Greig Aitken, BankTrack coal campaigner, Tel: +420 607084093, Email: email@example.com
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Five top international banks, Bank of America Merrill Lynch, Barclays, Citigroup, JPMorgan Chase and Standard Chartered, have today been urged by 53 groups from around the world to distance themselves from forthcoming bond issues for the Export-Import Bank of India (India Exim).
The groups have notified the banks that they would consider any engagement in underwriting or lead manager activities on behalf of India Exim as enabling the realisation of the Rampal coal-fired power plant in Bangladesh, unless India Exim pulls out of financing for the highly controversial, $1.6 billion project.
The open letter, addressed to the CEOs of the five banks, emphasises a UNESCO report recommendation published in October that the Rampal project should be “cancelled and relocated” in order to avoid irreversible damage to the Sundarbans mangrove forest, parts of which are a UNESCO World Heritage Site.
Bank of America Merrill Lynch, Barclays, Citigroup, JPMorgan Chase and Standard Chartered have performed underwriting and ‘lead manager’ services in previous bond issuances from India Exim, a state-owned export credit agency. The bank, which has yet to reach financial close on loan support to the Rampal project, has made one bond issuance already in 2016 with another one potentially to come before the end of the year.
Johan Frijns, director of BankTrack, said:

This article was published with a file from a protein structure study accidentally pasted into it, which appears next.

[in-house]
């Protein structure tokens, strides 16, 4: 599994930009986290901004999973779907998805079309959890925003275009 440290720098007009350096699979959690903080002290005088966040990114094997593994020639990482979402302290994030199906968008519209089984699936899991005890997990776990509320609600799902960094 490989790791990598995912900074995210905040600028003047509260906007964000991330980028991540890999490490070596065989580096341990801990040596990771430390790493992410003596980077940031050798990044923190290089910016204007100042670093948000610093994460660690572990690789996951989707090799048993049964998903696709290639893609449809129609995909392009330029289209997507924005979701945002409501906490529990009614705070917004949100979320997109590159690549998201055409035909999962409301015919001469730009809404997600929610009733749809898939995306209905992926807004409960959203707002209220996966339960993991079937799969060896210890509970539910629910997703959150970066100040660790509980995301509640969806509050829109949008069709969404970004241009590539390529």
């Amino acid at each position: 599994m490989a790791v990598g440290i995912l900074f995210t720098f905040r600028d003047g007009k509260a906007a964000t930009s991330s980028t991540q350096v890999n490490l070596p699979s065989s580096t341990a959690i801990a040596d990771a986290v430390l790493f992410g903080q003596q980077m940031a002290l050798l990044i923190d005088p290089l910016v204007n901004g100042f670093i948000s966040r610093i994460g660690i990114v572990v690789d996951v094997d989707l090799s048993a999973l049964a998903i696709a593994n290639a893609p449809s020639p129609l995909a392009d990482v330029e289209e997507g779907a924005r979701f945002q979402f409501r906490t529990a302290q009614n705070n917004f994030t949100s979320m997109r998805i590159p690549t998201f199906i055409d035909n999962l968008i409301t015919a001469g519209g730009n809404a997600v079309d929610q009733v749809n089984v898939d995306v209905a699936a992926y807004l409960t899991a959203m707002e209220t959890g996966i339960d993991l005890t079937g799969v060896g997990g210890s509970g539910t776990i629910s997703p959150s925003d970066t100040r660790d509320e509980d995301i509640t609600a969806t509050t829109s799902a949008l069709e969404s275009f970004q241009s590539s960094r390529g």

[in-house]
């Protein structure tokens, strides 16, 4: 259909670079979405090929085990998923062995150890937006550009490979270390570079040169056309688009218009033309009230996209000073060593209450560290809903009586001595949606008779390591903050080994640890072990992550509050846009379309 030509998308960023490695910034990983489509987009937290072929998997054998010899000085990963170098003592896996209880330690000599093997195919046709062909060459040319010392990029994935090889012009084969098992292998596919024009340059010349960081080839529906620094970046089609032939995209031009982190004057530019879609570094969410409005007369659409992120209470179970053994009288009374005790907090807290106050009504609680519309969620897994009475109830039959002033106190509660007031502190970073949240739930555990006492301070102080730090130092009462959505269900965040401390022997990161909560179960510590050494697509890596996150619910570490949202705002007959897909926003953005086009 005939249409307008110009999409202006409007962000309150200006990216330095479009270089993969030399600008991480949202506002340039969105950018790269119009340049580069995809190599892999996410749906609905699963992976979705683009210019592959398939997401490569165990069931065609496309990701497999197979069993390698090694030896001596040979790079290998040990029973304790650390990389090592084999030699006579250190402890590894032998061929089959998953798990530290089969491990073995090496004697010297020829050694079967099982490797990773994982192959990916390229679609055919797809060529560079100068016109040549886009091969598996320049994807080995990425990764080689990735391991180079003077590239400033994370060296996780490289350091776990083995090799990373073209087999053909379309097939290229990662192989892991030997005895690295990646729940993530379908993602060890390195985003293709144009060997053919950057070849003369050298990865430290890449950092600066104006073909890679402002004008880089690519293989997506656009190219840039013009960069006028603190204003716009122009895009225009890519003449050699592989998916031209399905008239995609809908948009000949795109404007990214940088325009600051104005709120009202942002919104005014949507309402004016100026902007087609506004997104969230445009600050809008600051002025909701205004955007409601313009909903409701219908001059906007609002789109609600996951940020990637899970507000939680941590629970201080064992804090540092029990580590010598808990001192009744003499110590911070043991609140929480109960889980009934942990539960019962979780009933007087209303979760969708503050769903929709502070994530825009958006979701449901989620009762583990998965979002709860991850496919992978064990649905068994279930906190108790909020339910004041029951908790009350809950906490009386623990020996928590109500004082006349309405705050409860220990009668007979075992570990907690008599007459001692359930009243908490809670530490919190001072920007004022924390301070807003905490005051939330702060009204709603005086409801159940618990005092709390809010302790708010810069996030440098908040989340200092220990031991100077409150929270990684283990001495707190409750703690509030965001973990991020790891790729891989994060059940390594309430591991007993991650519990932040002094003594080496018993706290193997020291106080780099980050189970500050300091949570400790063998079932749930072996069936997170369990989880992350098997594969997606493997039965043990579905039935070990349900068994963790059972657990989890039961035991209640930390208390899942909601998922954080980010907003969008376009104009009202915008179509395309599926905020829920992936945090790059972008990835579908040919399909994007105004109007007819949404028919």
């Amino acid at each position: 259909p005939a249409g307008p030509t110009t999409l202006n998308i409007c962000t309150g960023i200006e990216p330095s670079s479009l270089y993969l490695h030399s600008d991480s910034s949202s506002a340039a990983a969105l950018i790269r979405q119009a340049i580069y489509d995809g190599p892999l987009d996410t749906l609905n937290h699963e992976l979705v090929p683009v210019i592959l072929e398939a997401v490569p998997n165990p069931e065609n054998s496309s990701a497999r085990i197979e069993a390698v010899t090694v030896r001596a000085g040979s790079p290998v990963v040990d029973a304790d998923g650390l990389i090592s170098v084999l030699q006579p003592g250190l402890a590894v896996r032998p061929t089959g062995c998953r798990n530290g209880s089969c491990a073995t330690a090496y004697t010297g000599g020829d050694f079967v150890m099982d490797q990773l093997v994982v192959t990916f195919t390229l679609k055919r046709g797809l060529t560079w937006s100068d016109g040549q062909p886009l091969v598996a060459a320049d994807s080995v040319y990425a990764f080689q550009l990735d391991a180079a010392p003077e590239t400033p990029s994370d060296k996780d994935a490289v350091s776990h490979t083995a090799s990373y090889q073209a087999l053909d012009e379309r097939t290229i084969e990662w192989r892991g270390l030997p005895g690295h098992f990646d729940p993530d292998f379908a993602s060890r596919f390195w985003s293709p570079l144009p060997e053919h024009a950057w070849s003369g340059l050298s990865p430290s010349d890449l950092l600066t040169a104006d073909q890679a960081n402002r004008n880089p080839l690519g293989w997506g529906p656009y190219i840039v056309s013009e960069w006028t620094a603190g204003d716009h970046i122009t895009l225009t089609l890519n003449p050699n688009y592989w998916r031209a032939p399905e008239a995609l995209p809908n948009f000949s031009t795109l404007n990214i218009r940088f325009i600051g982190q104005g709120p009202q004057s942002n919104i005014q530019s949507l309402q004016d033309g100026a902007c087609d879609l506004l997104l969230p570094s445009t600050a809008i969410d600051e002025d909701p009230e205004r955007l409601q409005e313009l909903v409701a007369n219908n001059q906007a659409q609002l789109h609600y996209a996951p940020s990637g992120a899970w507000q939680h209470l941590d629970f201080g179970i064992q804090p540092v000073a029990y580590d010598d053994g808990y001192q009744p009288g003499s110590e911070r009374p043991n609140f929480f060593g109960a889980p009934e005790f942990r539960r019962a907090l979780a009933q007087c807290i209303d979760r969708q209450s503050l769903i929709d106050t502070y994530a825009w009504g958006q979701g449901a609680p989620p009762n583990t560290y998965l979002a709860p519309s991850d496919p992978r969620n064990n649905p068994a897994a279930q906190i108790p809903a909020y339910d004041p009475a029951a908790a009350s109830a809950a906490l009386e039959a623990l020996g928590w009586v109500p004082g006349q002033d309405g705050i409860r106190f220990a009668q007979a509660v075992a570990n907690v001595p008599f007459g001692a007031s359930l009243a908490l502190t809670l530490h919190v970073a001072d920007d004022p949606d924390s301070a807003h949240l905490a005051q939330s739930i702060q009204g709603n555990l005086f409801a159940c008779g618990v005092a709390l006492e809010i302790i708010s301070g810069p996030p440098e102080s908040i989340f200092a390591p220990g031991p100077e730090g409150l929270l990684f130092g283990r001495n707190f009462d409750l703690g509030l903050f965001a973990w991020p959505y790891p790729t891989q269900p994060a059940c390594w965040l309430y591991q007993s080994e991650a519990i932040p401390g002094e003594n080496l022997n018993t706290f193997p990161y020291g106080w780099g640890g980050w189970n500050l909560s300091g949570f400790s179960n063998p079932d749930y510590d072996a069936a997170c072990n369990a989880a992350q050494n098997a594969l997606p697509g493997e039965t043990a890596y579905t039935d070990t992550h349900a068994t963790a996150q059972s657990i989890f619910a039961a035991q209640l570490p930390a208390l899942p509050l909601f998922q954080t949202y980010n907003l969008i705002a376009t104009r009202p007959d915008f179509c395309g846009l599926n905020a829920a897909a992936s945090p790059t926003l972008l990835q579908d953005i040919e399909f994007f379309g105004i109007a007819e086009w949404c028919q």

“UNESCO’s ‘cancel and relocate’ Rampal recommendation to the Bangladeshi state authorities was unequivocal and stands as a stark reputation warning to any responsible investors tempted to involve themselves in the raising of funds for India Exim.
“Western private banks have correctly chosen not to implicate themselves in the appalling and unnecessary Rampal project via direct financing. Groups from India, Bangladesh and from around the world now call on Bank of America Merrill Lynch, Barclays, Citigroup, JPMorgan Chase and Standard Chartered not to put slim profits from India Exim bond arranging ahead of the priceless Sundarbans forest and the two million Bangladeshis whose livelihoods depend on its survival.”
Resistance to the proposed Rampal project is widening in Bangladesh. At the end of November, a peaceful mass rally of 15,000 demonstrators calling for the project’s cancellation gathered in the capital Dhaka, with groups from across Bangladeshi civil society planning further mass protests throughout the country in the new year.
The appropriateness of the Rampal project has also been questioned by a recent report, from the Institute for Energy Economics and Financial Analysis, which maps out a cheaper, cleaner and faster-to-implement alternative electricity plan for Bangladesh based on the country’s huge energy efficiency and solar energy potential.
Notes for editors:
1. See the open letter, signed by 53 groups including 350.org, Avaaz, Greenpeace India, Friends of the Earth International and Waterkeeper Alliance.
2. See the UNESCO monitoring mission report recommendations.
UNESCO’s concerns about Rampal and its impacts, based on a monitoring mission to the area earlier this year, are underscored by its further recommendation that the Sundarbans should be considered next year for inclusion on the World Heritage in Danger list if the Bangladesh government decides to proceed with the coal plant.
3. See the November 2016 report from the Institute for Energy Economics and Financial Analysis, ‘Bangladesh Electricity Transition: A Diverse, Secure and Deflationary Way Forward’.